Work-Life Balance

7 tips to not letting work take over your life

not letting work take over your life
Written by Sheryl Posnick

In this age of leaning in and working whatever hours it takes to get ahead, it can be increasingly easy to forget to take time for yourself. Doing anything but work can actually seem like laziness or self-indulgence—especially when it looks like everyone else is still working furiously while you’ve taken off for the day.

However, burnout is real. If you’re not operating at full capacity because you’re mentally and physically exhausted, your work and personal life will suffer. The key is to find a good balance between your hard work and your outside life. Here are a few strategies on how to do just that.

1. Keep one day meeting-free.

Lots of companies establish one day a week as “meeting-free,” where no one is allowed to schedule any kind of mandatory group gathering. If your company doesn’t do this, suggest it to your manager. Setting aside one work day that’s just for you to actually work will do wonders for your productivity. You’ll get more done during the day and take home less work (and stress) at night.

2. Work from home if possible.

If telecommuting is an option for you at your job, take advantage of it. If it isn’t yet, have a conversation with your boss. Even one day or half day a week can help keep you grounded and give you that little bit of extra space that keeps you centered.

3. Protect your time away from the office.

If you do have to take work home, make sure you set strict time limits for yourself, so it doesn’t eat up all of your out-of-office time. Triage the important stuff. Respond only to the most critical emails, then leave the rest for when you’re back at your desk. And unless it’s truly an emergency, try to make it a policy not to respond to work emails at all over the weekends. Your weekend time is your own.

4. Fit in exercise.

Build this into your work day, with something as simple as a half-hour walk during your lunch break. If that isn’t possible, build an hour or two a week into your weekly routine. Exercise will keep you healthy, sharp, young, and full of endorphins. You can’t really afford not to find the time, so go ahead and make sure you do—your body and your brain will thank you. Taking care of your body takes care of so much else.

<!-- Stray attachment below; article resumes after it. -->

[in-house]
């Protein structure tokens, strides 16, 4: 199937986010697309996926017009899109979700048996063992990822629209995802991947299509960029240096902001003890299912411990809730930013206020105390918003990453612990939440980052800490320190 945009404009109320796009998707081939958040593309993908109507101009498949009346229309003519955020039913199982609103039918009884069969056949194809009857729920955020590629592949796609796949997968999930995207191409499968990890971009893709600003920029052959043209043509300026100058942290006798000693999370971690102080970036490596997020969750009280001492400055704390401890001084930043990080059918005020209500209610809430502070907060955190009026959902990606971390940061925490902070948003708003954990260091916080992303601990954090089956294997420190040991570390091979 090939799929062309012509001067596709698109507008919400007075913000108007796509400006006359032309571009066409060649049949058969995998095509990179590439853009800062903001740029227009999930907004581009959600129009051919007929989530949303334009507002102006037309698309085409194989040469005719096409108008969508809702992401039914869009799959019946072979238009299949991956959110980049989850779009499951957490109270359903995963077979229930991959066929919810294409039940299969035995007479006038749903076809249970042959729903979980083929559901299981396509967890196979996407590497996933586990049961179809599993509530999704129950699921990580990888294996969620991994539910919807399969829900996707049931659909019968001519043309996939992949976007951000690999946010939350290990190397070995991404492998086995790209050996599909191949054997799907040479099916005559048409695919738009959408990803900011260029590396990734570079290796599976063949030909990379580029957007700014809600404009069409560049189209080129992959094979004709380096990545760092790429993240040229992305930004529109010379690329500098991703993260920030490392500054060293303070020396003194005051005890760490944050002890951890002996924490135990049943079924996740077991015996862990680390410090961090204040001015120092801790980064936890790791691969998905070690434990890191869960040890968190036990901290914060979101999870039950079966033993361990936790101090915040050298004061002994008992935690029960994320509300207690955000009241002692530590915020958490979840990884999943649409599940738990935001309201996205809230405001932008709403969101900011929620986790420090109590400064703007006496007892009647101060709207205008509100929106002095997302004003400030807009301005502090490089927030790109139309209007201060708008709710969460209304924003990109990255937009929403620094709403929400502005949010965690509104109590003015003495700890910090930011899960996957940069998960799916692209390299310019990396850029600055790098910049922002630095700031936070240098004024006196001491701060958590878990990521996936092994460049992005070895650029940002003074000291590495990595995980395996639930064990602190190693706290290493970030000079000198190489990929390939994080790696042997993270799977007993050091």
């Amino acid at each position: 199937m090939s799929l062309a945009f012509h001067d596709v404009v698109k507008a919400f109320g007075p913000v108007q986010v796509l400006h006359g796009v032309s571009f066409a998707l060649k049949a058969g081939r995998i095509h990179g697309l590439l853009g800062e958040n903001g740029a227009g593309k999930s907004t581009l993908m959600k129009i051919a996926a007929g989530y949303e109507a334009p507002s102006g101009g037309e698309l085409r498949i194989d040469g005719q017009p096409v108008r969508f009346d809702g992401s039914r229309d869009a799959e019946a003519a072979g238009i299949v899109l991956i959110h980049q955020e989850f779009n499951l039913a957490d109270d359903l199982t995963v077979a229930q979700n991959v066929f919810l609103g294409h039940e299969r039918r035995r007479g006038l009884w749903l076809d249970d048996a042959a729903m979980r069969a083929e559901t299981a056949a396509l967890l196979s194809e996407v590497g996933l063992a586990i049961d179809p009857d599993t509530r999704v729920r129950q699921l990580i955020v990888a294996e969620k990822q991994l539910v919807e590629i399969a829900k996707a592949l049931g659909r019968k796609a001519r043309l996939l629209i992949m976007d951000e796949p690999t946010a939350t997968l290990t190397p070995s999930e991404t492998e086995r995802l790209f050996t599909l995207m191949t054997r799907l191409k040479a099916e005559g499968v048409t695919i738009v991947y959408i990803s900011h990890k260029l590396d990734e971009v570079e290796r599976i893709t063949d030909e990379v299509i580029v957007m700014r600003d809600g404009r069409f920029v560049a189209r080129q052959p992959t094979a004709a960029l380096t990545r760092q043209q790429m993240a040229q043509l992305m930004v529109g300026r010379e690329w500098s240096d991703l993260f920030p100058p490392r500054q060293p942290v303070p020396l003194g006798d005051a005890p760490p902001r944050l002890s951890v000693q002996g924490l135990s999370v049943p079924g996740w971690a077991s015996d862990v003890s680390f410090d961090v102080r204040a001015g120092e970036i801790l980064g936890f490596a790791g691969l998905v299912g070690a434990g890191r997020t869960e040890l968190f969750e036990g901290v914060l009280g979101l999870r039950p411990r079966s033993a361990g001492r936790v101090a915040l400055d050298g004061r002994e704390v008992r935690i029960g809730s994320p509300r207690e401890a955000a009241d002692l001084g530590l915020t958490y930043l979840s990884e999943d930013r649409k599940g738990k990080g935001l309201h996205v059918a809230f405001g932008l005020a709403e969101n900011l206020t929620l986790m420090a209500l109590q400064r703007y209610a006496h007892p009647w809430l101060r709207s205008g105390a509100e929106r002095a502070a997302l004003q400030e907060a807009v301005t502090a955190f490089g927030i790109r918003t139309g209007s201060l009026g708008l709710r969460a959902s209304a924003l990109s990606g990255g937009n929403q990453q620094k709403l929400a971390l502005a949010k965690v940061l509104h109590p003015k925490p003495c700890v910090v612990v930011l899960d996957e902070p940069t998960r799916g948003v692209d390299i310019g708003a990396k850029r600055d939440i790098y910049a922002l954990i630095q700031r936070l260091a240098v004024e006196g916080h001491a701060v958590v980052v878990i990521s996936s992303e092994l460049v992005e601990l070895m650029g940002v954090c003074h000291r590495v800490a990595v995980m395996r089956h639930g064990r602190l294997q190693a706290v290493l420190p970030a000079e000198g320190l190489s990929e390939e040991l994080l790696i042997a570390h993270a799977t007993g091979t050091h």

5. Make family a priority.

The people you love and who love you in your life aren’t expendable, and your job should know that. If emergencies come up, show up. Make time to be there for the people that you love as a rule, not as an exception.

6. Take vacation.

Seriously. Vacation and personal time exist for a reason. Take every day you are allowed. You’re supposed to use these days, and you (and your boss) will be glad you did. Your work and attitude will definitely improve after taking a break.

7. Schedule blank time.

Instead of scheduling yourself to the gills, from your alarm going off in the morning until bedtime, make sure you block off time in your schedule when you don’t have anything to do—not even family obligations or doctors appointments. Let your brain really an truly relax, and it will stay sharp and creative.

You might not be able to give yourself a full half-hour or hour every day, but you can try. Even just twenty minutes to sit quietly and meditate or take a walk can make all the difference in your attitude and your health.

About the author

Sheryl Posnick

Sheryl Posnick is an editor and writer living in Brooklyn, NY. She is the founder and president of Red Letter Content, an editorial company with a focus on educational, test preparation, and career readiness materials.